By Karen E. Thuermer, AJOT
When it comes to the export of U.S. fruits, apples certainly enjoy the largest slice of the pie. That’s because U.S. apples are the most popular fruit.
This year’s crop is estimated to be around 221.5 million bushels, down from last year’s actual harvest of 236 million bushels and smaller than the five-year average of 229 million bushels. Nevertheless, the U.S. Apple Association (USApple) expects 2010 to be a good year. That’s because processing prices have been trending downward while export markets are growing.
Apples are the country’s No. 1 fruit export, says Mark Seetin, USApple director, regulatory and industry affairs. In fact despite the global economic recession, U.S. apple exports reached a record of 41 million bushels in 2009 with about two-thirds going to the fresh market and the rest to the processed market.
The U.S. apple production is valued at approximately $2.2 billion dollars annually, reports Malinda Geisler, content specialist, AgMRC, Iowa State University. Apples are the third most valuable fruit crop in the United States, following grapes and oranges, she says.
Every state in the continental United States grows apples, and 32 states raise apples commercially. Washington State, however, is top on the list. Thanks to good growing conditions, Washington Sates produces 59 percent of apples in the United States. New York accounts for around 12 percent, and Michigan, 6 percent. Other major apple states include Pennsylvania, California and Virginia.
US Apple’s 2010 production estimate for states out west is 146.1 million bushels.
The Washington Apple Commission reports that Washington State’s 2010/2010 apple crop is shaping up to be good with an estimated 103,375 million boxes. Helping Washington apple sales this year could be a smaller apple crop in China due to spring frosts.
Harvest of Washington apples begins in mid-August and generally ends in early November. Each year, Washington harvests over 100 million boxes of apples, each weighing about 40 pounds.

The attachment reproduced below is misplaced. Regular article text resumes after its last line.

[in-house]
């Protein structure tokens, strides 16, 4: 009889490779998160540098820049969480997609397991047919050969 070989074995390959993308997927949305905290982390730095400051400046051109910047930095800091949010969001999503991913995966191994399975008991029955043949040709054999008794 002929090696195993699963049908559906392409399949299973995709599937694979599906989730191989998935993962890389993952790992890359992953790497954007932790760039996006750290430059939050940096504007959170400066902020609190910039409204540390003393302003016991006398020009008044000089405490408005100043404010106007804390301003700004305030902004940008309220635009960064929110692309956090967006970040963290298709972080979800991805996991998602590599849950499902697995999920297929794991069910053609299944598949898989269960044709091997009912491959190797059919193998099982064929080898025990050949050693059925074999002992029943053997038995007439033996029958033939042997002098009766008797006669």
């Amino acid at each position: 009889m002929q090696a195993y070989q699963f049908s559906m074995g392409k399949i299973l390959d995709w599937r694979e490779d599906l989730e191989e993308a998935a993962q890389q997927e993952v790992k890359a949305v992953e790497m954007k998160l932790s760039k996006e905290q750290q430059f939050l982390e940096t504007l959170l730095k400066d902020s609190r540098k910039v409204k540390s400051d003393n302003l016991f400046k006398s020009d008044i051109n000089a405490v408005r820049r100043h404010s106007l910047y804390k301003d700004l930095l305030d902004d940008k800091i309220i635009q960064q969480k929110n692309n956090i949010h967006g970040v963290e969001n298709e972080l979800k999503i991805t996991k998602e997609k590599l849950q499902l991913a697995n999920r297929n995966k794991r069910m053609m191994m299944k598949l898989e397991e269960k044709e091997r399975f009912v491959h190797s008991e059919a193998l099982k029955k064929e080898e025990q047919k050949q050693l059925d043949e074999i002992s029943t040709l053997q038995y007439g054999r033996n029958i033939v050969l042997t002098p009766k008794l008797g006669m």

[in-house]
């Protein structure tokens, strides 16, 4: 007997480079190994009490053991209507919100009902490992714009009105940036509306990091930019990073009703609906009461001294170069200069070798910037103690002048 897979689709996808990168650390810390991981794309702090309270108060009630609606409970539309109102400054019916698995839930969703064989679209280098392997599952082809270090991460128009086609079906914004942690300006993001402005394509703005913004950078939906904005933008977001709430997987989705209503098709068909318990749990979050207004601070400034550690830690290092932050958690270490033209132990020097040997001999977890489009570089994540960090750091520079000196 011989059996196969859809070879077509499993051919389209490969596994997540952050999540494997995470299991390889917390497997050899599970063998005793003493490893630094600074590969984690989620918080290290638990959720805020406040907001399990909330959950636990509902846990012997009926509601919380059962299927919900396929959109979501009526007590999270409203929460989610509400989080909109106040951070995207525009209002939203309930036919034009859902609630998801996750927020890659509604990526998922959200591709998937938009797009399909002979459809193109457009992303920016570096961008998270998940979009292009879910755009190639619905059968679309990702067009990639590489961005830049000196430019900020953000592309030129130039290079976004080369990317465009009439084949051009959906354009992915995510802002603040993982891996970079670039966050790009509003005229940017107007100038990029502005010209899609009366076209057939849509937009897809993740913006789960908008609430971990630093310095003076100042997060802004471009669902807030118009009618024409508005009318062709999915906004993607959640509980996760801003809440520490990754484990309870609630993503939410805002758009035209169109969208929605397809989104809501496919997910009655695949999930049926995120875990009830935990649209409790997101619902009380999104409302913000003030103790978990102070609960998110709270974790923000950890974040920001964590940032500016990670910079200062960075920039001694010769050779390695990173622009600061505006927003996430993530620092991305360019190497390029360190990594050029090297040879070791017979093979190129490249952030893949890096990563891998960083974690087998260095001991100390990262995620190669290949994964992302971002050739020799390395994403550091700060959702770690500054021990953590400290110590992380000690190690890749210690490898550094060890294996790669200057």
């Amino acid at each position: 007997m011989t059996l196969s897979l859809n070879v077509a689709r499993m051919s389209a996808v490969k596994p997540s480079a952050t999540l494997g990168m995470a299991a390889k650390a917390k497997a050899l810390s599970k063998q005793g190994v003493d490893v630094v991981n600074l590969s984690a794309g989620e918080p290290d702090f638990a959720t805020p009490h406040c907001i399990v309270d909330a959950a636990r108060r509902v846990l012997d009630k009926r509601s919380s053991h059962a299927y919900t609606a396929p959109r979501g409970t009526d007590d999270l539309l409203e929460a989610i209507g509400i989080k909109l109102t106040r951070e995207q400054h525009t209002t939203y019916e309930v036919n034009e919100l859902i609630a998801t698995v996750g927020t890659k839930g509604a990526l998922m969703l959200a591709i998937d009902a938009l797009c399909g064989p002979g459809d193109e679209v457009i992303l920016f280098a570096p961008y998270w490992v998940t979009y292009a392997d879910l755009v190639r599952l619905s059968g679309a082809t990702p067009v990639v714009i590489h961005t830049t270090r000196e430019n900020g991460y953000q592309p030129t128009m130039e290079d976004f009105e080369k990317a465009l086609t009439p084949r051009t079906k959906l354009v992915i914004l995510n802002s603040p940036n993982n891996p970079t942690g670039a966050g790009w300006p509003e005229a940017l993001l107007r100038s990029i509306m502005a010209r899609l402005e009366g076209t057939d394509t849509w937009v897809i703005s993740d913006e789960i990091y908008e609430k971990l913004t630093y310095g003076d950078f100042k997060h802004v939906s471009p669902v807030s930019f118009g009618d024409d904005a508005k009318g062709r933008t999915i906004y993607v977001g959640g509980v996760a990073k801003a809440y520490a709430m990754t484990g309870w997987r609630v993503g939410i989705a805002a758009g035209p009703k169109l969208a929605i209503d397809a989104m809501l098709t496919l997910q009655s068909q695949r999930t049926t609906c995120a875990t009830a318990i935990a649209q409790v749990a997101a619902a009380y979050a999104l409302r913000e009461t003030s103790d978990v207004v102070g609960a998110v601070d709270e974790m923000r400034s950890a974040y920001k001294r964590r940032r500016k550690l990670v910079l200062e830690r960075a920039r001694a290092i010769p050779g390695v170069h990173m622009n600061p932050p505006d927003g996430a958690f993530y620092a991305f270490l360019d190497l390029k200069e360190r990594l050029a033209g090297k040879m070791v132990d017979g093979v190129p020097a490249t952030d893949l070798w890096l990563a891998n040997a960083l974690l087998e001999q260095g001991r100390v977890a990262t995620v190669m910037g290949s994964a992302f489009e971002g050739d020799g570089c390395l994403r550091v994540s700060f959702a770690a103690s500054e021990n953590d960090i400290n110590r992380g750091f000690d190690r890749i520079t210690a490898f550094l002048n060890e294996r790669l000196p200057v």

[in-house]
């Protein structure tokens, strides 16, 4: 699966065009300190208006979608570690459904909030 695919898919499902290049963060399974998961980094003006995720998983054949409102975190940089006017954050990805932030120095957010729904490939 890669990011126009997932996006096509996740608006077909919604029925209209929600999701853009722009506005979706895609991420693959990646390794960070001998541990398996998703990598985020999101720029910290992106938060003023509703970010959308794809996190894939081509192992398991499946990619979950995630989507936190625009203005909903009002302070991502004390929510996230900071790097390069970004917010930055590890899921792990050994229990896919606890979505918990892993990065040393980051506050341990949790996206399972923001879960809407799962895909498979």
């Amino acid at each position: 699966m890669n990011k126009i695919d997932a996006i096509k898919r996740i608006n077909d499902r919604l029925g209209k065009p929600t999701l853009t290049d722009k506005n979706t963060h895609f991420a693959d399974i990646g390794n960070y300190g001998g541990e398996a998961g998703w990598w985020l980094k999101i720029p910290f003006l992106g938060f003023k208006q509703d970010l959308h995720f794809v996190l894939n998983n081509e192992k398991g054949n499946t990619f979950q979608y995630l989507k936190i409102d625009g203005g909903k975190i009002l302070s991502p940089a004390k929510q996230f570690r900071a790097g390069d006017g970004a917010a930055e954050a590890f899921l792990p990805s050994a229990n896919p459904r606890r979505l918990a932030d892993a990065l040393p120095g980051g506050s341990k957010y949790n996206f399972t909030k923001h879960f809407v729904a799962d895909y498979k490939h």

“Every year Washington exports about one-third of its entire production to more than 60 countries around the world,” comments Rebecca Baerveldt, Export Marketing manager, Washington Apple Commission.
In the 2009-2010 crop year, the state exported over 32.3 million 42-lb bushel cartons.
“Most are sent by ocean freight (reefer), although shipments to Mexico and Canada—our No. 1 and No. 2 markets respectively, are shipped via truck,” Baerveldt adds.
Red Delicious is Washington’s primary export variety representing about 48 percent of its total volume. The Washington Apple Commission has found, however, that changing consumer preferences overseas have pushed Gala to over 5.9 million cartons exported with Golden Delicious at 3.9, Granny Smith at 2.6 and Fuji directly behind at 2.4 million each for 2009-2010.
Washington Apple Commission promotional programs are implemented by 13 contractors in key export markets, with activities occurring in over 30 different countries.
The Ports of Seattle and Tacoma handle the bulk of Washington apple exports. In fact, Washington apples, other fresh fruit and vegetables, wheat, seafood, processed foods, meat, dairy products, wine and hops are the leading food and agriculture products being exported from Washington, thereby making it the third largest exporter for such products in the United States.
One of the reasons, points out Rod Koon, spokesman for the Port of Tacoma, is because Washington ports are the closest mainland U.S. ports to Asia.
“Ships can arrive up to two days sooner in key ports such as Tokyo and Busan,” he says. Consequently, Japan, China, Canada, Taiwan and South Korea are the top five markets for Washington agricultural exports.
Another advantage is the ports’ excellent road and rail links.
“Most of the Washington apples are truck in containers and loaded directly onto vessels,” Koon says. “All container lines that call at the Port of Tacom